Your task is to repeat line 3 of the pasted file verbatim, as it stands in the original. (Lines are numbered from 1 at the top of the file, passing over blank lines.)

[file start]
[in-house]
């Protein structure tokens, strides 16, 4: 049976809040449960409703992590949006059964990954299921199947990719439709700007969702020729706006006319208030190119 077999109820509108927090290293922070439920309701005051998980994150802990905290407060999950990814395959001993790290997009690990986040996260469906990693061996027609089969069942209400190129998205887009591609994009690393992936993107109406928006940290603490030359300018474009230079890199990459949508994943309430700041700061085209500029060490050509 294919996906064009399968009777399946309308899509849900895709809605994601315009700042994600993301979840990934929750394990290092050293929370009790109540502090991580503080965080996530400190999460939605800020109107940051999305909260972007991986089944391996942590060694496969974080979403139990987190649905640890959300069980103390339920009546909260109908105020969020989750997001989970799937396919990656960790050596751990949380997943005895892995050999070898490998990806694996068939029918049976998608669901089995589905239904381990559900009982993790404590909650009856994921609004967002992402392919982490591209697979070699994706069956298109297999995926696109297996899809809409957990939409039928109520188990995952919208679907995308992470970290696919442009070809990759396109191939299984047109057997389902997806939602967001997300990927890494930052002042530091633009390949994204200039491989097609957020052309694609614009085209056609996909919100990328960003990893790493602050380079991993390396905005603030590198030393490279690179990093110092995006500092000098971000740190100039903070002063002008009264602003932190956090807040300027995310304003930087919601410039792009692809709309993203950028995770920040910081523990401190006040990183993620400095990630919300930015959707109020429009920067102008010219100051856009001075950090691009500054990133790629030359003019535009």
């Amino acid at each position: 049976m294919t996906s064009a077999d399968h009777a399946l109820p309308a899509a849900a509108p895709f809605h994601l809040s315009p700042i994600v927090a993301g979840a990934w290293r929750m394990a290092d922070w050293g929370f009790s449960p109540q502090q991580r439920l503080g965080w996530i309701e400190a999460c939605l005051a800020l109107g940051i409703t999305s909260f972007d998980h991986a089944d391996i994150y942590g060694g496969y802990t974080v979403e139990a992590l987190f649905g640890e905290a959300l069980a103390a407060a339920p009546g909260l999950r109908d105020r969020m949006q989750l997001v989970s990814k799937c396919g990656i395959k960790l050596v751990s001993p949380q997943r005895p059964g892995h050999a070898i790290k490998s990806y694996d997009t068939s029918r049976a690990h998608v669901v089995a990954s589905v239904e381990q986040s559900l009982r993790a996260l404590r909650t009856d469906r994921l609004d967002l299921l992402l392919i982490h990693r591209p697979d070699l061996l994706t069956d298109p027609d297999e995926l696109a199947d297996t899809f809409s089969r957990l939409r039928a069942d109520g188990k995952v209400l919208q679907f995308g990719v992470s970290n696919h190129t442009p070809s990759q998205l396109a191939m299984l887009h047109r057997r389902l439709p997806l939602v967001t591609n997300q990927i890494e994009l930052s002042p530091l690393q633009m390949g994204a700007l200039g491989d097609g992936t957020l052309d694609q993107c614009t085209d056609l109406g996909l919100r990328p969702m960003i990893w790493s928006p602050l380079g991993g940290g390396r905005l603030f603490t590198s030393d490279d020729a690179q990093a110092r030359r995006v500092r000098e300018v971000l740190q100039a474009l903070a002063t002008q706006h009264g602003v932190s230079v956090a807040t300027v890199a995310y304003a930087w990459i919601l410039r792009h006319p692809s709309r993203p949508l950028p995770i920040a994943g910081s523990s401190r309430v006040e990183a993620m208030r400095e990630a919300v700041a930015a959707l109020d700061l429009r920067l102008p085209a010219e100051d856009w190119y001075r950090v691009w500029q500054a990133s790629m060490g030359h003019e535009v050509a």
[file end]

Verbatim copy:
């Amino acid at each position: 049976m294919t996906s064009a077999d399968h009777a399946l109820p309308a899509a849900a509108p895709f809605h994601l809040s315009p700042i994600v927090a993301g979840a990934w290293r929750m394990a290092d922070w050293g929370f009790s449960p109540q502090q991580r439920l503080g965080w996530i309701e400190a999460c939605l005051a800020l109107g940051i409703t999305s909260f972007d998980h991986a089944d391996i994150y942590g060694g496969y802990t974080v979403e139990a992590l987190f649905g640890e905290a959300l069980a103390a407060a339920p009546g909260l999950r109908d105020r969020m949006q989750l997001v989970s990814k799937c396919g990656i395959k960790l050596v751990s001993p949380q997943r005895p059964g892995h050999a070898i790290k490998s990806y694996d997009t068939s029918r049976a690990h998608v669901v089995a990954s589905v239904e381990q986040s559900l009982r993790a996260l404590r909650t009856d469906r994921l609004d967002l299921l992402l392919i982490h990693r591209p697979d070699l061996l994706t069956d298109p027609d297999e995926l696109a199947d297996t899809f809409s089969r957990l939409r039928a069942d109520g188990k995952v209400l919208q679907f995308g990719v992470s970290n696919h190129t442009p070809s990759q998205l396109a191939m299984l887009h047109r057997r389902l439709p997806l939602v967001t591609n997300q990927i890494e994009l930052s002042p530091l690393q633009m390949g994204a700007l200039g491989d097609g992936t957020l052309d694609q993107c614009t085209d056609l109406g996909l919100r990328p969702m960003i990893w790493s928006p602050l380079g991993g940290g390396r905005l603030f603490t590198s030393d490279d020729a690179q990093a110092r030359r995006v500092r000098e300018v971000l740190q100039a474009l903070a002063t002008q706006h009264g602003v932190s230079v956090a807040t300027v890199a995310y304003a930087w990459i919601l410039r792009h006319p692809s709309r993203p949508l950028p995770i920040a994943g910081s523990s401190r309430v006040e990183a993620m208030r400095e990630a919300v700041a930015a959707l109020d700061l429009r920067l102008p085209a010219e100051d856009w190119y001075r950090v691009w500029q500054a990133s790629m060490g030359h003019e535009v050509a």